(CW: morning post driven by idle shower musings before coffee has really had a chance to kick in)
There are lots of cases where a value might not yet be known, and will take some time to produce, but once it is it can be cached and returned immediately.
So in async code, the obvious thing is to have a future that resolves to the value, and implement an internal cache that can avoid some of the time-consuming work and resolve sooner. Consumers can
.and_then() chain this future (or
await! the value) and let the hidden cache take care of the details. Simple and elegant.
However, futures do no work unless polled, and thus at least as far as I understand it, this pattern (probably?) involves a bunch of deferral and another trip around the event loop, possible preemption, and other overheads just to have a future that resolves immediately.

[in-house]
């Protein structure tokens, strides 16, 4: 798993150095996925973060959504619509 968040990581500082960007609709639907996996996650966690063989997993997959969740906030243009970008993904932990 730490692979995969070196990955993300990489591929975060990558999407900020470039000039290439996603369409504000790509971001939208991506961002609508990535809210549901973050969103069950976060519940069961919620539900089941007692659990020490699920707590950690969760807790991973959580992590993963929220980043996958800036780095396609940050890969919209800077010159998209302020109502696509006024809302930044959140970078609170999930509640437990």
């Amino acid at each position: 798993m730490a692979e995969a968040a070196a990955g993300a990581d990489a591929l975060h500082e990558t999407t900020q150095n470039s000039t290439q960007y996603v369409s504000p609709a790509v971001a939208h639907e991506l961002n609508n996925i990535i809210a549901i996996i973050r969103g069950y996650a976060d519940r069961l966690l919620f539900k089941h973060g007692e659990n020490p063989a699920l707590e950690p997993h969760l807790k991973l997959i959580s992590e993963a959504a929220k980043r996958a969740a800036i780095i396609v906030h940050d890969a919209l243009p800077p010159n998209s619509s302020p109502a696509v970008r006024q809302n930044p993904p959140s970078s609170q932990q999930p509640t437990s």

The alternative that I can see is to have the caller cache the value, and check to see whether the result is available or the async code path needs to be taken. That can work fine, but implies a certain code structure that might not always fit. Extra layers of encapsulation can hide detail, but can’t really hide whether or not there’s an async result being fetched, at least not without blocking.
Have I got this wrong? Is there a way for a future / await! block to return in an immediately-resolved state, or some other way to optimise a pattern like this?